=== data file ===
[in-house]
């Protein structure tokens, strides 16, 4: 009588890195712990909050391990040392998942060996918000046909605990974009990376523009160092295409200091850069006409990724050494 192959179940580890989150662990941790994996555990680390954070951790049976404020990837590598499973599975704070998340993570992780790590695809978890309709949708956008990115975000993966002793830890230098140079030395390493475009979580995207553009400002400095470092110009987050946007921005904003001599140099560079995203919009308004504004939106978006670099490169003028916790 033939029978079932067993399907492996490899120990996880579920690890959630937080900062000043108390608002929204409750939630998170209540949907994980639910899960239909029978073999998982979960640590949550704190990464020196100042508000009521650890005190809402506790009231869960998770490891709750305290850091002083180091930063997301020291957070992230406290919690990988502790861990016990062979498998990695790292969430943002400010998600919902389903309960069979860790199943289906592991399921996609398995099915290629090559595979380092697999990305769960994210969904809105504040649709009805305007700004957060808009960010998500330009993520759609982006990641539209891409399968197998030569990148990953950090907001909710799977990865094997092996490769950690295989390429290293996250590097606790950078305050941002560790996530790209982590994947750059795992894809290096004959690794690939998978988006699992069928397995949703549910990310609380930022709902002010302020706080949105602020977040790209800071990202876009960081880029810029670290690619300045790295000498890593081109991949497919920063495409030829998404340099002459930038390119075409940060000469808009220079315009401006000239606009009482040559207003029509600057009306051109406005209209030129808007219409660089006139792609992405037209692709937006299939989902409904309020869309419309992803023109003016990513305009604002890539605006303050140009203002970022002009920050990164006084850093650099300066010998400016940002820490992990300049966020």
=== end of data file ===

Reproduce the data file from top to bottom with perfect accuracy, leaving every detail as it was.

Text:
[in-house]
């Protein structure tokens, strides 16, 4: 009588890195712990909050391990040392998942060996918000046909605990974009990376523009160092295409200091850069006409990724050494 192959179940580890989150662990941790994996555990680390954070951790049976404020990837590598499973599975704070998340993570992780790590695809978890309709949708956008990115975000993966002793830890230098140079030395390493475009979580995207553009400002400095470092110009987050946007921005904003001599140099560079995203919009308004504004939106978006670099490169003028916790 033939029978079932067993399907492996490899120990996880579920690890959630937080900062000043108390608002929204409750939630998170209540949907994980639910899960239909029978073999998982979960640590949550704190990464020196100042508000009521650890005190809402506790009231869960998770490891709750305290850091002083180091930063997301020291957070992230406290919690990988502790861990016990062979498998990695790292969430943002400010998600919902389903309960069979860790199943289906592991399921996609398995099915290629090559595979380092697999990305769960994210969904809105504040649709009805305007700004957060808009960010998500330009993520759609982006990641539209891409399968197998030569990148990953950090907001909710799977990865094997092996490769950690295989390429290293996250590097606790950078305050941002560790996530790209982590994947750059795992894809290096004959690794690939998978988006699992069928397995949703549910990310609380930022709902002010302020706080949105602020977040790209800071990202876009960081880029810029670290690619300045790295000498890593081109991949497919920063495409030829998404340099002459930038390119075409940060000469808009220079315009401006000239606009009482040559207003029509600057009306051109406005209209030129808007219409660089006139792609992405037209692709937006299939989902409904309020869309419309992803023109003016990513305009604002890539605006303050140009203002970022002009920050990164006084850093650099300066010998400016940002820490992990300049966020």